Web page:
T-fal Clipso has good features for the price. Another economical alternative for beginners and daily uses.
A thing that we’re quite skeptical: though T-fal pressure cooker has a thick construction with encapsulated bases than Fagor, the performance seems to be inferior, less steady and harder to control pressure. However, T-fal feels more durable and less inexpensive than Fagor. So, it’s still nice choice for beginners and budget savers.

(1) Laura Pazzaglia from Hip Pressure Cooker, a pressure cooker expert, made individual product test. She claimed that “The Duromotic is the most energy efficient pressure cooker I’ve tested so far.” In the test, it will maintain pressure only when a precise amount of heat is applied. So, you need a few tryouts for finding suitable temperature for each type of recipes.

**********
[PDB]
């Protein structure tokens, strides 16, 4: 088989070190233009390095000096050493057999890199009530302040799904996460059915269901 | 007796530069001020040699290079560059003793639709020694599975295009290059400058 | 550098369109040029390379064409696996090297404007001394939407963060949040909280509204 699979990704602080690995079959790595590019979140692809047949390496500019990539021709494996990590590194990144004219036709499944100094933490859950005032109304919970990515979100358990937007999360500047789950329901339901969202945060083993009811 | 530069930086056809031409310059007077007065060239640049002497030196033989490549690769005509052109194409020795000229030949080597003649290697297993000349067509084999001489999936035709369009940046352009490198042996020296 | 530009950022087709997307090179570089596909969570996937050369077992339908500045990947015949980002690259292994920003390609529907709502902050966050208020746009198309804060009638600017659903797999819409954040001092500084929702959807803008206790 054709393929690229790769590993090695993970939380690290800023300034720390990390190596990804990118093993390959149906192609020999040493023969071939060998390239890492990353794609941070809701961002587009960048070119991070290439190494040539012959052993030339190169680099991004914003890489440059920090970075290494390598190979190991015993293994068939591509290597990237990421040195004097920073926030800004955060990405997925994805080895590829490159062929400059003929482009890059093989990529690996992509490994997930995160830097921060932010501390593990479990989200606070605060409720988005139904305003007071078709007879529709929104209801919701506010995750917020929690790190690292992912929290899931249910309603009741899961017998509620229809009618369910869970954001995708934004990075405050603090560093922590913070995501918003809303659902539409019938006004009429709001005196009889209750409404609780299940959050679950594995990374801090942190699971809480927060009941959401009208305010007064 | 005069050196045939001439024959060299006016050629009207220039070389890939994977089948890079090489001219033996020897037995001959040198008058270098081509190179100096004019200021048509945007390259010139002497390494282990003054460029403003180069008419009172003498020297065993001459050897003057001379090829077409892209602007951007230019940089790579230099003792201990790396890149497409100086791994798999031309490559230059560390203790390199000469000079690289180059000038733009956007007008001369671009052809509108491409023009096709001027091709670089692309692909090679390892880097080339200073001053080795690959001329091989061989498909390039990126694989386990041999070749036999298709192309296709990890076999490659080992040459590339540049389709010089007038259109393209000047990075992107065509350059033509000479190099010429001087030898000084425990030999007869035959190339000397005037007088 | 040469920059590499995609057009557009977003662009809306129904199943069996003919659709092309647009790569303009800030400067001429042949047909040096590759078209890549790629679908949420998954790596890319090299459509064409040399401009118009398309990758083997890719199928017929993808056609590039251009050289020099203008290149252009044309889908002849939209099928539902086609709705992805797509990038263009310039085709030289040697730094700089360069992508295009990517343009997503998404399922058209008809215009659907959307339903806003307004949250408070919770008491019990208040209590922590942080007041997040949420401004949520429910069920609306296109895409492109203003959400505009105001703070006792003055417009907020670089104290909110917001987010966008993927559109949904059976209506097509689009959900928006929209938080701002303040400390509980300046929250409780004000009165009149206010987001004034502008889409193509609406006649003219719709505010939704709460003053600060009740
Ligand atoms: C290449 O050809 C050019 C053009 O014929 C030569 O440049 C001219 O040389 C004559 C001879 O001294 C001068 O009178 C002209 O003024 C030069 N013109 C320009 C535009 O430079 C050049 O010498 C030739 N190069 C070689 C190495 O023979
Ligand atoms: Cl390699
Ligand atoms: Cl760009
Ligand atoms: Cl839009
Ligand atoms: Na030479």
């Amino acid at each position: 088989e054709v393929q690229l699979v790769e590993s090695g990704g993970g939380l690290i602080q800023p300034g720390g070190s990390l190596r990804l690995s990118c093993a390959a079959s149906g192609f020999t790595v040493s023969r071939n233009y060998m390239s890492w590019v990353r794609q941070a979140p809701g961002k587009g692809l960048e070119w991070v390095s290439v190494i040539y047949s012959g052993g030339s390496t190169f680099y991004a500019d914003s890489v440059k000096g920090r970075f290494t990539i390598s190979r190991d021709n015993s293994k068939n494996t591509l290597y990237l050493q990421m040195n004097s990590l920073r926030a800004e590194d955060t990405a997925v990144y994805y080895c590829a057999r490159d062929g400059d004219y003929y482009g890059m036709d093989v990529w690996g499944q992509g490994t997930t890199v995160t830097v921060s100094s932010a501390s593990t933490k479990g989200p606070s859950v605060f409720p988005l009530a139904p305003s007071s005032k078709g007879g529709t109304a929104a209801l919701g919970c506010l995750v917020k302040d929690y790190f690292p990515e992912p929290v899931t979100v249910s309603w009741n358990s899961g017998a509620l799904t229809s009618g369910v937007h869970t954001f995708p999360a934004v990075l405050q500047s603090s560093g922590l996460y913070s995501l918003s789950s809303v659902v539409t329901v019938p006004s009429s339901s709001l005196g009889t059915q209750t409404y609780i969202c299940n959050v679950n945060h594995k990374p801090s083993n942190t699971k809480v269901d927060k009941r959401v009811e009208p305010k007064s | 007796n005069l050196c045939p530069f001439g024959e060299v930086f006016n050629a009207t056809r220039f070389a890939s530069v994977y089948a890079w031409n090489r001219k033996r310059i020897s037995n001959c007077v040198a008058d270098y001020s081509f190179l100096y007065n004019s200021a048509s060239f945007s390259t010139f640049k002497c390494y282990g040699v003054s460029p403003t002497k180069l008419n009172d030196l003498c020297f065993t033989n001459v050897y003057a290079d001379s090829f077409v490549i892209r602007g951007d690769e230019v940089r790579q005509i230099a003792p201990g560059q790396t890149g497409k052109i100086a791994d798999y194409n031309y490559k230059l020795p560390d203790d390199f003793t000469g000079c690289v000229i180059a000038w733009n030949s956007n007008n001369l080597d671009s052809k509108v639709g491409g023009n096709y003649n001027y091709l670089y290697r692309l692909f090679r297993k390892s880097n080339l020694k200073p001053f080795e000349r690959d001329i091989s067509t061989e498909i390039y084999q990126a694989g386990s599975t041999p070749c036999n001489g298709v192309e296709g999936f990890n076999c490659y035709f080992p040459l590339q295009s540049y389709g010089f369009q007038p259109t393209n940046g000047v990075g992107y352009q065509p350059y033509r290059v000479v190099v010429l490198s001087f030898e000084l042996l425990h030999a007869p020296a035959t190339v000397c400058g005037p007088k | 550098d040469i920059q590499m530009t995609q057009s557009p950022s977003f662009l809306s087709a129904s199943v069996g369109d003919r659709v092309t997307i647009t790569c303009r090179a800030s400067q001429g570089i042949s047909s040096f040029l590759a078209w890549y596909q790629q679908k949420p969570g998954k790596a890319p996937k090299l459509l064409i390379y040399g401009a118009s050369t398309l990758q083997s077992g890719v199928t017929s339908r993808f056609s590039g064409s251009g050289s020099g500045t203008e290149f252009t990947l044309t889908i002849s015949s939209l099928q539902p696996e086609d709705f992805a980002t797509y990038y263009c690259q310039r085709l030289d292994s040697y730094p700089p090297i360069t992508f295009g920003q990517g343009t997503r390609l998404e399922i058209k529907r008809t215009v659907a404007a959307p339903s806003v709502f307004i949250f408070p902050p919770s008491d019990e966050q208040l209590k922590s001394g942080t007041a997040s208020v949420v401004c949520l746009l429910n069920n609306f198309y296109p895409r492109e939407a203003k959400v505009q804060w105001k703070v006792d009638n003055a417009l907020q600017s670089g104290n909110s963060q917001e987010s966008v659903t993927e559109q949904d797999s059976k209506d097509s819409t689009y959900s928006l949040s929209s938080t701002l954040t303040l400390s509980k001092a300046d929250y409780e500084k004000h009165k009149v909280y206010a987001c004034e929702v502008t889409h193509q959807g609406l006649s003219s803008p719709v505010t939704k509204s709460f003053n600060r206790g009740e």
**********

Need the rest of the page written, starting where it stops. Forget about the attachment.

(2) Product available in the time of reviewing.
(3) From Cook’s Illustrated Reviews on pressure cooker (Issue No.120 – February 2013). The institute tested 8 stovetop pressure cookers, includes Kuhn Rikon Duromatic, Fissler Vitaquick, WMF and Fagor Duo. The Fissler and Fagor were picked as ‘Highly Recommended’ and ‘Best Buy’, while Kuhn Rikon was ‘Recommended with Reservations’ for having narrower base, which might make it loss temperature and pressure. They also cited that Duromatic has high evaporation loss and doesn’t reach 15 psi.
(4) The winner is Fissler Vitaquick.